There are many viral and bacterial infections that commonly affect young children. Each of these is characterized by particular symptoms that distinguish them and the recommendations for their management. Several of the most prominent childhood infections are covered in more detail below.
Chickenpox is a viral infection that is characterized by a rash that begins as raised pink spots that eventually blister and scab. The rash can be very itchy and the infection may be accompanied by other symptoms such as a runny nose and fever.
Children with chickenpox should be kept at home for 5 days from the first sign of the rash until the blisters have crusted over. Chickenpox can also be prevented with a vaccination.
Sleeping child with red spots on his skin of chicken pox. Image Copyright: pavla / Shutterstock
Conjunctivitis is an infection of the conjunctiva in the eyes that commonly affects children. It often causes the eyes to become red and feel scratchy. The eyelids may also stick together, particularly when the child wakes up in the morning.
Children with conjunctivitis should be kept at home as long as there is any discharge from the eyes, as this can pass the infection on to other children. It is also recommended to wash hands regularly and avoid sharing personal hygiene products, such as towels.
Gastroenteritis is a common infection of the gastrointestinal tract, which may lead to symptoms such as nausea, vomiting, diarrhea, fever and headache.
To prevent the spread of infection to other children, children should stay at home for at least 24 hours after the last bout of vomiting or diarrhea and be careful to wash hands well after using the toilet and handling food.
Also known as German Measles, rubella is a relatively mild infection in most cases that causes symptoms similar to a common cold in children such as a runny nose and mild fever, in addition to a temporary pink rash on the skin.
However, it has the potential to cause birth defects if a pregnant woman is affected and, therefore, expectant mothers with young children should be wary of the infection. Immunization is recommended for all young children and women planning to conceive.
Hand Foot and Mouth Disease
Hand food and mouth disease is usually a mild illness that is associated with blisters around the mouth or on the hands and feet. It may also be accompanied by other symptoms, such as fever.
To avoid passing the infection on to other children, affected children should stay at home until the blisters have dried and wash hands carefully after touching affected areas and using the toilet.
Also know as impetigo, school sores is an infection that commonly affects school-aged children. It is characterized by the appearance of small, red spots on the face, hands and scalp that become pus-filled blisters that eventually crust over.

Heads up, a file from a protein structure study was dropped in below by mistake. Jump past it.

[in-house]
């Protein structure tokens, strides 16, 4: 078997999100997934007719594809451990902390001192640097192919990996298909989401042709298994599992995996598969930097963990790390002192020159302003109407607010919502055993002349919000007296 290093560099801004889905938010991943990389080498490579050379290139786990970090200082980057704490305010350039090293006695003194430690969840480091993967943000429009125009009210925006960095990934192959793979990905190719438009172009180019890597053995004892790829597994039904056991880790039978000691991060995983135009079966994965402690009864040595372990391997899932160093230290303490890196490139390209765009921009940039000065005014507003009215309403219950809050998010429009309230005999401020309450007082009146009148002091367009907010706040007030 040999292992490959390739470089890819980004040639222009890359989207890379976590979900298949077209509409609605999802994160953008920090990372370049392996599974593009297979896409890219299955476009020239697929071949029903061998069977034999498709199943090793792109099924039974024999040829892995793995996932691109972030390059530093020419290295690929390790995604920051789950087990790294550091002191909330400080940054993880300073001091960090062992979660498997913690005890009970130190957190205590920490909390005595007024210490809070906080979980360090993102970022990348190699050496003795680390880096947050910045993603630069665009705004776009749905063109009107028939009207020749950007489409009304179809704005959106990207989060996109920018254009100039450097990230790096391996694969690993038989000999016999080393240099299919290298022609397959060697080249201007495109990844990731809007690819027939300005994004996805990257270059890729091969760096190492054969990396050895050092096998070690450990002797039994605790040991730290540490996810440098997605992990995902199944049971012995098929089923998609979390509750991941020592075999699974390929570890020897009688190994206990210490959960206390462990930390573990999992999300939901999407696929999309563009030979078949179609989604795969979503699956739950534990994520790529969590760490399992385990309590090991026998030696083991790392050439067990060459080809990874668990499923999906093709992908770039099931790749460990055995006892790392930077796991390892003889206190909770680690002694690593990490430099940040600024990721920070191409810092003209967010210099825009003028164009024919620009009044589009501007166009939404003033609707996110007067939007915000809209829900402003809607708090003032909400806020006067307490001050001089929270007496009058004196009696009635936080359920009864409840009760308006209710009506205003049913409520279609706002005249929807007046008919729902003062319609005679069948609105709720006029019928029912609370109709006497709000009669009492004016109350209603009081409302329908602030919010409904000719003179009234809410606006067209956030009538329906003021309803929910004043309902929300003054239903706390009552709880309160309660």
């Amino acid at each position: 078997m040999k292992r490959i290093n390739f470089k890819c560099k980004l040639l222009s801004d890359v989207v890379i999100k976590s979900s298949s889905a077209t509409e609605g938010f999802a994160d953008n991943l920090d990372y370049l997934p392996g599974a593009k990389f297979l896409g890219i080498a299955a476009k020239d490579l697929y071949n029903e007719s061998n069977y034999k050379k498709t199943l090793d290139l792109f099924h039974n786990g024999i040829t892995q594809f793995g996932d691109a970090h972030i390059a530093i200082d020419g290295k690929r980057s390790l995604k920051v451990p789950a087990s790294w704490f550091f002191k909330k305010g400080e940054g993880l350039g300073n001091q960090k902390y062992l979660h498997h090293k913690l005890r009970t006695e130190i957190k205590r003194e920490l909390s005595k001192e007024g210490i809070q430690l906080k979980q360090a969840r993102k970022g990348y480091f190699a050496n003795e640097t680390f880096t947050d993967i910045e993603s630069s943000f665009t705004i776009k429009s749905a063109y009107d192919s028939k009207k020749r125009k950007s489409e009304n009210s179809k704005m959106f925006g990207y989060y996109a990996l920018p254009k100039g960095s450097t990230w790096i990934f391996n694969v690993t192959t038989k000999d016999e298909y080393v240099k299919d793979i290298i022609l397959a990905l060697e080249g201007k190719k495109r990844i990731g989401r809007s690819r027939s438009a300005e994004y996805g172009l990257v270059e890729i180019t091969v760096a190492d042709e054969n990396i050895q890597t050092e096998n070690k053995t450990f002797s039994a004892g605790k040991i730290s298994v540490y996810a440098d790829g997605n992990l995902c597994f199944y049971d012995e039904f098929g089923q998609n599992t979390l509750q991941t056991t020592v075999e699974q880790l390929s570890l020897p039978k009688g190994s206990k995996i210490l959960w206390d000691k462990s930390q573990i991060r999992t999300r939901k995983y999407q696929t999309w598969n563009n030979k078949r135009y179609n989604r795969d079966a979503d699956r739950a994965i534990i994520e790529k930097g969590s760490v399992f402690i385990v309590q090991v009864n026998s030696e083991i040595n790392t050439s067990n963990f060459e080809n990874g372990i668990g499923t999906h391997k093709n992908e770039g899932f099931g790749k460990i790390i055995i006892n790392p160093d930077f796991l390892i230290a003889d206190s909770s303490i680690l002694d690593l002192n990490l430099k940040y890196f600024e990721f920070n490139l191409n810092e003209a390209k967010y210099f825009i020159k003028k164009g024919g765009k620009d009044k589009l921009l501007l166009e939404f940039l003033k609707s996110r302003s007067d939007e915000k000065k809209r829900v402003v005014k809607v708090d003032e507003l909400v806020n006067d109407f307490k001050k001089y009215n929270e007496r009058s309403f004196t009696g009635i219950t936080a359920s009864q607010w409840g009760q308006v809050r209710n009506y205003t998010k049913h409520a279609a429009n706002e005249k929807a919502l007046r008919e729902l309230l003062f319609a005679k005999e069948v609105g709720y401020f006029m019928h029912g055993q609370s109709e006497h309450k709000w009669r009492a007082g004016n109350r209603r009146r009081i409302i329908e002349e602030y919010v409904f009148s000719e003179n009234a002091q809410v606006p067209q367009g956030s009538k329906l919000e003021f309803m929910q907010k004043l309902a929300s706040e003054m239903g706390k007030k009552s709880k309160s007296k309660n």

To prevent the spread of infection, affected children should stay at home until treatment with antibiotics begins and the sores are covered with the appropriate dressing.
Influenza is a common infection in both children and adults. Symptoms may include a runny nose, sore throat, cough, fever, muscle aches and headache.
Affected children should stay at home until they feel better. Washing hands carefully can help to prevent the spread of infection to others.
The measles is characterized by a red blotchy rash on the face and body and associated with other symptoms such as fatigue, runny nose, cough and fever.
Children with the measles should be kept at home for at least 4 days after the initial appearance of the rash. Immunization is also available to prevent the infection.
Meningococcal disease involves a sudden fever and other symptoms such as headache, fatigue, skin rash, neck stiffness, nausea and vomiting.
If a child develops these symptoms suddenly, they should receive immediate medical attention, as timely antibiotic treatment is required. Immunization is also available to prevent the infection.
Symptoms characteristic of mumps include swollen or tender glands around the jaw and fever.
Children affected by mumps should be kept home for 9 days after the swelling begins to prevent spread of the infection to others. Immunization is also available for children.
Scarlet fever is marked by sudden onset of symptoms including a sore throat, fever and vomiting. A rash follows 1-2 days later.
Affected children should be kept at home for at least 24 hours after the initiation of treatment when they feel better.
Whooping cough usually begins with symptoms similar to a common cold with a runny nose, but the persistent cough with the characteristic whooping sound as the child gasps for air is a marking symptom. Some children may also experience vomiting.
Affected children should stay at home until 5 days after the initial dose of the antibiotic treatment for the infection. Immunization is also recommended to prevent the infection in young children.